10 years later, Hipstamatic is still around and deep in its retro roots

By

new logo for Hipstamatic X
Hipstamatic X hits the App Store Tuesday.
Photo: Hipstamatic

The smartphone photography tidal wave started with ripples from Hipstamatic. It was the first app with filters for snap-happy iPhone users to change the look of their photos.

A tap of the finger and that ho-hum photo of your dog became a work of art, quirky and painterly with the look of a photo spit out by an old Polaroid camera. Quickly, it became a tool for serious artists and photographers.

Hipstamatic celebrates 10 years this Tuesday with a free download for iPhone called Hipstamatic X. The anniversary app will bring some of the simple, original analog charm of the first app as well as a stable of old-school cameras, from Pinhole to Tintype.

Overcast comes to Mac in impressive Marzipan concept

By

Overcast running on macOS
Marzipan is going to bring some great apps to the Mac when it launches.
Screenshot: Steven Troughton-Smith

At WWDC last year, Apple shared a glimpse at the future of macOS. With their “Sneak Peek” of a framework, codenamed Marzipan, they previewed how macOS could support iOS apps in the future.

In macOS Mojave, Apple included a small set of “marzipan” apps – News, Stocks, Voice Memos, and Home – but the thing most people want to see is their favorite iOS apps on the Mac. Thanks to iOS developer Steve Troughton-Smith, we’ve started to get a pretty interesting idea.

This Pro Camera app is a master of both stills and video

By

Moment Pro Camera app
The Moment Pro Camera app lets you have command of how your stills and videos look.
Photo: Moment

You’re a gifted content creator, shooting great stills and compelling video with your iPhone. But for complete creative control, some rely on separate camera apps for each discipline.

Moment, the maker of premium quality lens attachment for both, now has an all-in-one program app making switching from stills to video quick and seamless.

A beefed up Pro Camera app hits the App Store today, offering full manual control and with features making it difficult to have a bad shoot.

iPhone app helps fight foul smells in cities

By

Smell MyCity
Don't just hold your nose. The Smell MyCity app could help clear the air.
Photo: U.S. Fish and Wildlife Service

Smartphone apps are powerful tools — especially one that eliminates foul smells in your city.

OK, the Smell MyCity app is not that powerful. But it does give users a reliable way to report offensive stank. And in some cases, their complaints go directly to air-quality authorities.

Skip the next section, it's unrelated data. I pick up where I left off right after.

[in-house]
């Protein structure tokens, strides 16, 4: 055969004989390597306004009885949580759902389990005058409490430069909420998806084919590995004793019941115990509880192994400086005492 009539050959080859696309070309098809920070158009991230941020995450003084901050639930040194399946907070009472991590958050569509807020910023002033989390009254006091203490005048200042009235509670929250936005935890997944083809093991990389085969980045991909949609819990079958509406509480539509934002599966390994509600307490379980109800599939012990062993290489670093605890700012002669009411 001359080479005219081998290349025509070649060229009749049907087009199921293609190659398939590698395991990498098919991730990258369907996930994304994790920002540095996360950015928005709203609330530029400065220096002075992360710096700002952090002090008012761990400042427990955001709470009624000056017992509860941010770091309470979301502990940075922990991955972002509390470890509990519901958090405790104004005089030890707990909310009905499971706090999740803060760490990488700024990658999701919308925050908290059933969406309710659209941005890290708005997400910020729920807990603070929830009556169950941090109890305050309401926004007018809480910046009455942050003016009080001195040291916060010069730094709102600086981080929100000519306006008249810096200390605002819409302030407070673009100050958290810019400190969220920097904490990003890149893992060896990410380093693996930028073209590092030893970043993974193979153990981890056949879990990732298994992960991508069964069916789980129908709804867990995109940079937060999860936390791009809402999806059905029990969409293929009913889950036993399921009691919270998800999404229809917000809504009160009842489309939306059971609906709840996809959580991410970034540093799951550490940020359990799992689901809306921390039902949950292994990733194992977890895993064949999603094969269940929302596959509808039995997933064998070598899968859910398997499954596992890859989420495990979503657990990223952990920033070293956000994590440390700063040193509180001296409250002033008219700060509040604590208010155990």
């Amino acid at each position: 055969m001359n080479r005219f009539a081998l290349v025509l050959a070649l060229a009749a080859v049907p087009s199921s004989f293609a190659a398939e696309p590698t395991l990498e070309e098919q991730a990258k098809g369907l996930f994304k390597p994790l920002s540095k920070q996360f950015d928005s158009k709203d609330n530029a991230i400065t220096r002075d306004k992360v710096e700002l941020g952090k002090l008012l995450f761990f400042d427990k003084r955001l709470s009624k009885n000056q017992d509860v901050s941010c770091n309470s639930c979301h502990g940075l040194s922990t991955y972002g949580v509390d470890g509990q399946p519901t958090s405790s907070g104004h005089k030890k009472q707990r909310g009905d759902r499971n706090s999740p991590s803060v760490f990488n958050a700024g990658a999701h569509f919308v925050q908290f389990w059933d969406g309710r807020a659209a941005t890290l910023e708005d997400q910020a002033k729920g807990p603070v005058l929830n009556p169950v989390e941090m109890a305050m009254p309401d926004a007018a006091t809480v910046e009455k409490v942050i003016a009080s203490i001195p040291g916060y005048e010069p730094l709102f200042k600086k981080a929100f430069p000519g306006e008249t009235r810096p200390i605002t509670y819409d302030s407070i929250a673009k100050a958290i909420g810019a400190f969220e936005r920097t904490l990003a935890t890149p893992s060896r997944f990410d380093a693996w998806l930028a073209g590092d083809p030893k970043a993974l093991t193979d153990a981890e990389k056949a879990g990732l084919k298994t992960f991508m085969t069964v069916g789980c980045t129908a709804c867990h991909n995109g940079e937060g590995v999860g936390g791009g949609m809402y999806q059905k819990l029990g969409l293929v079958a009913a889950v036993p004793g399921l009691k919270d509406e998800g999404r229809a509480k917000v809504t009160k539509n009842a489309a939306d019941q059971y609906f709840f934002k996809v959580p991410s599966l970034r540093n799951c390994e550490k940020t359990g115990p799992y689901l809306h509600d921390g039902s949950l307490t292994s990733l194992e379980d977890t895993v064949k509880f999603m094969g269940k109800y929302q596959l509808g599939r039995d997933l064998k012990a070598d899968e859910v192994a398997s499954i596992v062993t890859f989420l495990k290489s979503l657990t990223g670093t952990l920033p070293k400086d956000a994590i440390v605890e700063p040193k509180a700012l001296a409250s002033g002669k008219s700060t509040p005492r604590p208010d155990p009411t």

By

This app uses a community database of spam and scam callers to help keep them from getting through.
This app uses a community database of spam and scam callers to help keep them from getting through.
Photo: Cult of Mac Deals

Brilliant iPhone camera app takes long exposures without tripod

By

Capturing the path of light and motion with Spectre Camera.
Ex-Spectre the unexpected.
Photo: Spectre

Halide, an iOS camera app that entered a flooded photo app category in 2017, quickly rose above most of the others as a must-have tool for serious iPhone photographers.

The creators, wanting manual camera settings and a RAW shooting option, rolled out a new app this week bringing ease to the otherwise complicated task of light and motion painting with long exposures.

The new app, Spectre, requires no technical skill – or even a tripod – to bring the streams of light to urban scenics shot on iPhone.

Apple approves India’s controversial Do Not Disturb app

By

India3
Apple and India’s government worked out their differences on an iOS app before iPhone was banned from that country.
Photo: Ste Smith/Cult of Mac

Apple today made an anti-spam application developed by the Indian government available on that country’s version of its App Store. The software is designed to help prevent an avalanche of commercial phone calls and texts, but Apple had previously expressed concerns that it revealed too much information about users to the government.

The version of TRAI DND – Do Not Disturb just approved appears to deal with Apple’s concerns.

Chinese translation app censors words – but not on iPhone

By

Chinese censorship
If using a translation app while in China, you may not get help with politically sensitive topics.
Photo: Hitesh Choudhary/Pexels.com CC

A translation app widely used in China appears to censor politically touchy terms, such as “Tiananmen” or “ Taiwan independence.” It even refuses the name of Chinese President Xi Jinping.

However, the app’s censoring of those forbidden phrases happens only on Android. The iOS version answers the query on all three.

Pixelmator preps AI-powered photo editor for iPad

By

Pixelmator Photo will offer a wide sweep of image-editing tools, many enhanced through machine learning.
Pixelmator Photo will offer a wide sweep of image-editing tools, many enhanced through machine learning.
Photo: Pixelmator

Pixelmator makes image editing software for Mac and iPad, and it’s hard at work now on a new iPad application that uses artificial intelligence to improve its photo-editing capabilities.

The new app — dubbed Pixelmator Photo — will employ Apple’s Core ML (machine learning) technology to intelligently improve the exposure and cropping of images.